On Jan. 11, 2002, the first group of al-Qaida and Taliban suspects arrived at the Guantánamo Bay detention center in Cuba, four months to the day after the Sept. 11 terrorist attacks that killed 2,976 people.
On a hillside some distance away, Miami Herald reporter Carol Rosenberg was among a knot of reporters who were there, taking notes while sitting on the dirt. No news photographers or TV crews were allowed to capture that moment. What we thought we saw that day came from that pool of reporters, who chronicled the prisoners shuffling off the plane in shackles, wearing masks and ear muffs.
Later, iconic images show the 20 detainees hours after their arrival, on their knees in a cage and clad in bright orange jump suits.
Since that first visit, Rosenberg has been to Guantánamo scores of times — she stopped counting in 2002 after 150 nights — more often than any other reporter. During that time, thousands of troops, hundreds of public affairs escorts and 13 prison camp commanders have rotated through the camp. After more than a decade on the beat, she has become the recognized expert on what takes place in this often-secret world, originally designed to be out of reach of the American people and U.S. courts.
Premium content for only $0.99
For the most comprehensive local coverage, subscribe today.
It is an important but difficult story to cover.
The War Court functions like no other.
Spectators listen behind soundproof glass or on a secure video feed with a 40-second delay. Censors must clear unclassified motions and the names of those testifying under subpoena before the information is given to reporters. Writers send their dispatches uncensored, but it is a closed military zone. Only journalists who agree to submit their photo or video images to military review are allowed in.
Three years ago, Rosenberg was one of four journalists the Pentagon attempted to ban from covering Guantánamo for publishing the already publicly known name of a witness.
The Miami Herald led a coalition of news organizations that complained such restrictions were unconstitutional and illegal under the military commissions act of 2009. The Pentagon lifted the ban. As a result, we are part of a consortium of major media organization attorneys that engages the Pentagon on its War Court and administrative secrecy at the detention center.
We have systematically pushed back against efforts to restrict us, ban us and censor us as a condition of access to the proceedings and we’ve threatened to sue more than we have sued, using the Freedom of Information Act to get information. In response to one Miami Herald suit, the government for the first time released the names of 48 detainees deemed too dangerous to release — but are ineligible for trial.
On Oct. 9th, the Miami Herald sued the Pentagon under the Freedom of Information Act over its refusal to divulge details of the cost to build and operate the center’s Camp 7. That is where 16 high-value detainees are held, including the accused 9/11 conspirators. Rosenberg has been asking for the price tag of the secret prison building since 2008, although construction and operating costs have been released for all other facilities at the detention center. Overall, since the detention center opened, total spending stands at $5.2 billion.
Our website is a repository of information that is go-to material for legal scholars and Middle East experts — including an authoritative list of every detainee with detailed entries on what we have managed to learn about them over the years.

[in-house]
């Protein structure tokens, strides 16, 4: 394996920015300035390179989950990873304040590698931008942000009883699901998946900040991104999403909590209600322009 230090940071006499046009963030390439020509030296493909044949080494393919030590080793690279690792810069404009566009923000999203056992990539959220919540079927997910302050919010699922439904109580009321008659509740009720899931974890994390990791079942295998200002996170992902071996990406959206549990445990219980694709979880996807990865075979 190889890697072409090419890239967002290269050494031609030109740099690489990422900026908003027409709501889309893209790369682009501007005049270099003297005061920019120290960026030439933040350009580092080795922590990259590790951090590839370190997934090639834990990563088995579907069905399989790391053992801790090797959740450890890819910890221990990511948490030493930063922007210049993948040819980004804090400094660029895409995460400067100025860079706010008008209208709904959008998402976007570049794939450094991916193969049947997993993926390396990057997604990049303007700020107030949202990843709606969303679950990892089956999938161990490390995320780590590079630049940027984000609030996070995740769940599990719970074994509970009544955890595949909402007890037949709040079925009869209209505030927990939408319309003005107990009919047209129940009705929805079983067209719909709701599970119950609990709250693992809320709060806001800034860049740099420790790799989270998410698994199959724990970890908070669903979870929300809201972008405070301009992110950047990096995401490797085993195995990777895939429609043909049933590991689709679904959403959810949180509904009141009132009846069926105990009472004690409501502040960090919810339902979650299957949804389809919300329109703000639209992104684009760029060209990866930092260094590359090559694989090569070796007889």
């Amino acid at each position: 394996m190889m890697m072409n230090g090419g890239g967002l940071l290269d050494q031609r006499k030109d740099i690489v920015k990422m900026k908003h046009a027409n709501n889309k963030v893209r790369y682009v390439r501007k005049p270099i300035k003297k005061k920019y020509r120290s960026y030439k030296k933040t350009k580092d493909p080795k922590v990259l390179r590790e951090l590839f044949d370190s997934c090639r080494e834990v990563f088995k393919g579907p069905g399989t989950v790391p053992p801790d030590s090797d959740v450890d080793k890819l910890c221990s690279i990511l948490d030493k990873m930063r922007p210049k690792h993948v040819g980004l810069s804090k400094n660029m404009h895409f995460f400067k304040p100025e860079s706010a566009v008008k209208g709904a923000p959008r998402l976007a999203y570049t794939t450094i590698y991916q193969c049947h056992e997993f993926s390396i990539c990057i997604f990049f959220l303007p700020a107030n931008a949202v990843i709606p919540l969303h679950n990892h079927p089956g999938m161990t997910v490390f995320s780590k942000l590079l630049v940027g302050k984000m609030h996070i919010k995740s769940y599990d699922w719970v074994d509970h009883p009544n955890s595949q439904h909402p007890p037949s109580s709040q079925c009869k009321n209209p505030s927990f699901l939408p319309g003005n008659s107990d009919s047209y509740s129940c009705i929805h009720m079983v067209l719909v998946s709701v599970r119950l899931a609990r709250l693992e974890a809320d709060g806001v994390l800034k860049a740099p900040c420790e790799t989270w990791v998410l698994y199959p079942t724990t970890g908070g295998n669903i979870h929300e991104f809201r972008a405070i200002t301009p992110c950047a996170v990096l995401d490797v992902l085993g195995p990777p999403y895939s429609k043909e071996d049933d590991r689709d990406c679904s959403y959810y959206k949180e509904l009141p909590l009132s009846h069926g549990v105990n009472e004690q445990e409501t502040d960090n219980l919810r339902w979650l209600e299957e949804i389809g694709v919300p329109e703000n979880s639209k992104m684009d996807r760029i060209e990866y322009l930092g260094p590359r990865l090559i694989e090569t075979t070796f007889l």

Why do we continue our commitment to cover the detention center at Guantánamo Bay?
No doubt, some of the 164 remaining detainees at Guantánamo fought against the United States or plotted with al-Qaida. Right now, the trial of five men — notably Khalid Sheik Mohammed, the self-professed mastermind of the 9-11 attacks — is receiving the most scrutiny in the ultra-clandestine proceedings. Another captive is on trial for the al-Qaida attack on the USS Cole off Yemen that killed 17 sailors.
Both are death-penalty cases, to be decided by a jury of U.S. military officers.
However, the majority of the men at Guantánamo remain in detention, without charges and with little chance of leaving any time soon. There is either scant evidence or the evidence that exists is too tainted by allegations of torture to be used in court. Only three of the current detainees have ever been convicted of crimes.
As of today, a federal task force has approved the transfer and possible release of 84 of the detainees.
But because their home countries are so violent and turbulent — or in some instances because of Congressional restrictions — the U.S. cannot release them.
I posed the same question to Rosenberg: Why do you care?
“For me it’s not exactly about those men, about those captives. I don’t do it because I care about them,” she said. “I care about us.”
U.S. Supreme Court Justice Anthony Kennedy, writing for the court in one landmark Guantánamo decision, wrote: “The laws and Constitution are designed to survive, and remain in force, in extraordinary times.”
Our country’s founders knew that secret courts can abuse their authority and saw a transparent judiciary and independent press as the way to ensure that justice was done.
The Miami Herald continues our commitment to cover the detention center at Guantánamo Bay because it’s our obligation to report on a place where few can go. We don’t cover Guantánamo to get anyone off, or out of jail. We do it to show the American people and the world what is being done in our name.